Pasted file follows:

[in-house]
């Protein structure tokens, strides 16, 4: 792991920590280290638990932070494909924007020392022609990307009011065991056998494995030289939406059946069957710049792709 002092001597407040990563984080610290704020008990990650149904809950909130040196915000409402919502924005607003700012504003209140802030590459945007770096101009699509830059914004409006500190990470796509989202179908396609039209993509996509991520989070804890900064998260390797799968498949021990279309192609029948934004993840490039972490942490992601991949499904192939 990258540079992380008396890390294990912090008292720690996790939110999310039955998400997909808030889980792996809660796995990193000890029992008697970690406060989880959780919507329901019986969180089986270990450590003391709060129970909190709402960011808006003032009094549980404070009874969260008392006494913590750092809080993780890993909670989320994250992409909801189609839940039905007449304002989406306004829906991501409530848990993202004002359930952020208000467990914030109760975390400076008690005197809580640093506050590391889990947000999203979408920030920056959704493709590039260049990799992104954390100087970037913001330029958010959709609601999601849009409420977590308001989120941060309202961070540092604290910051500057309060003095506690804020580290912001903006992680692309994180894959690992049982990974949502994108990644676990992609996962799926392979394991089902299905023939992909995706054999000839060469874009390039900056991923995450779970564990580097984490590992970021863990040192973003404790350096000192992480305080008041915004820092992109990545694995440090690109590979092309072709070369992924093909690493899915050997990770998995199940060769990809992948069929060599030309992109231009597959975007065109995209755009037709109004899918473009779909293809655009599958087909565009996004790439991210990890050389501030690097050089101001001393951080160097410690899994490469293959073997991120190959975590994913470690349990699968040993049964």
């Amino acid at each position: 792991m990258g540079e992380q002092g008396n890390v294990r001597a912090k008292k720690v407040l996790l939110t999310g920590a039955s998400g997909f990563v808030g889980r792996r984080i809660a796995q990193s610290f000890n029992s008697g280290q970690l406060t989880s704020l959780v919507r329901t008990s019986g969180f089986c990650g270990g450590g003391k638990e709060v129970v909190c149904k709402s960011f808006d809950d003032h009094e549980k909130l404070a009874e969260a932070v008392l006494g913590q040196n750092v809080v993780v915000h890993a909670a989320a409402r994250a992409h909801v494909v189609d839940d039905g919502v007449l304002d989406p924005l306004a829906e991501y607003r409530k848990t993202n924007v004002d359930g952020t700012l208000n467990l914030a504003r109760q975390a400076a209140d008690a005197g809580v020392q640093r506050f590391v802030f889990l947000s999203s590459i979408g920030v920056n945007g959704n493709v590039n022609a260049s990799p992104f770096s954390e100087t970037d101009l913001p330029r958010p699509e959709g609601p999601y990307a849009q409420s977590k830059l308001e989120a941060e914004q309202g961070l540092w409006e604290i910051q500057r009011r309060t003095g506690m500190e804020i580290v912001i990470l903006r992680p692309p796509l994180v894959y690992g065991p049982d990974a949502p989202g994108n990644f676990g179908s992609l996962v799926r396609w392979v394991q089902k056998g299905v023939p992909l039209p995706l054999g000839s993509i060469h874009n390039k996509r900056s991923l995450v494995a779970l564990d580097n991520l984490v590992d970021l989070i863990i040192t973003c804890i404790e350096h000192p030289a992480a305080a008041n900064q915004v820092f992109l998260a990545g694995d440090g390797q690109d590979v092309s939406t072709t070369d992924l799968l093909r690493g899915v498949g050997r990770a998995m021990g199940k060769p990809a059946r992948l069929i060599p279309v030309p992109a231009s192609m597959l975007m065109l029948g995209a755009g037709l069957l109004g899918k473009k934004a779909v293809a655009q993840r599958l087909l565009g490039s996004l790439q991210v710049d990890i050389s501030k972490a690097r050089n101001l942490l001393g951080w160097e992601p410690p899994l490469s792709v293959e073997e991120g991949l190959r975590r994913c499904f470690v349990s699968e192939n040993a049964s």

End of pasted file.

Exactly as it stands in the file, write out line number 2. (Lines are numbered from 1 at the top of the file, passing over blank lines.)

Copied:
């Protein structure tokens, strides 16, 4: 792991920590280290638990932070494909924007020392022609990307009011065991056998494995030289939406059946069957710049792709 002092001597407040990563984080610290704020008990990650149904809950909130040196915000409402919502924005607003700012504003209140802030590459945007770096101009699509830059914004409006500190990470796509989202179908396609039209993509996509991520989070804890900064998260390797799968498949021990279309192609029948934004993840490039972490942490992601991949499904192939 990258540079992380008396890390294990912090008292720690996790939110999310039955998400997909808030889980792996809660796995990193000890029992008697970690406060989880959780919507329901019986969180089986270990450590003391709060129970909190709402960011808006003032009094549980404070009874969260008392006494913590750092809080993780890993909670989320994250992409909801189609839940039905007449304002989406306004829906991501409530848990993202004002359930952020208000467990914030109760975390400076008690005197809580640093506050590391889990947000999203979408920030920056959704493709590039260049990799992104954390100087970037913001330029958010959709609601999601849009409420977590308001989120941060309202961070540092604290910051500057309060003095506690804020580290912001903006992680692309994180894959690992049982990974949502994108990644676990992609996962799926392979394991089902299905023939992909995706054999000839060469874009390039900056991923995450779970564990580097984490590992970021863990040192973003404790350096000192992480305080008041915004820092992109990545694995440090690109590979092309072709070369992924093909690493899915050997990770998995199940060769990809992948069929060599030309992109231009597959975007065109995209755009037709109004899918473009779909293809655009599958087909565009996004790439991210990890050389501030690097050089101001001393951080160097410690899994490469293959073997991120190959975590994913470690349990699968040993049964």